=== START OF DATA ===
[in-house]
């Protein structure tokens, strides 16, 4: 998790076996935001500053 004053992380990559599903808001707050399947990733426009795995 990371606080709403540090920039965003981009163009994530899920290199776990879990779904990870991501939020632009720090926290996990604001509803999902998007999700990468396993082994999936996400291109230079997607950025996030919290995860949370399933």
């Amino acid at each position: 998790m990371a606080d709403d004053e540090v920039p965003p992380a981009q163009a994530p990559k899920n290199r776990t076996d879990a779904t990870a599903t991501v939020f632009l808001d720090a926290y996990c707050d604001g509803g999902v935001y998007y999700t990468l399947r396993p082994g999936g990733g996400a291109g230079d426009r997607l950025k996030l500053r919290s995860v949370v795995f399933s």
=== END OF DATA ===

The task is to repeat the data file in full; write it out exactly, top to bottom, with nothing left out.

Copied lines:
[in-house]
């Protein structure tokens, strides 16, 4: 998790076996935001500053 004053992380990559599903808001707050399947990733426009795995 990371606080709403540090920039965003981009163009994530899920290199776990879990779904990870991501939020632009720090926290996990604001509803999902998007999700990468396993082994999936996400291109230079997607950025996030919290995860949370399933």
């Amino acid at each position: 998790m990371a606080d709403d004053e540090v920039p965003p992380a981009q163009a994530p990559k899920n290199r776990t076996d879990a779904t990870a599903t991501v939020f632009l808001d720090a926290y996990c707050d604001g509803g999902v935001y998007y999700t990468l399947r396993p082994g999936g990733g996400a291109g230079d426009r997607l950025k996030l500053r919290s995860v949370v795995f399933s």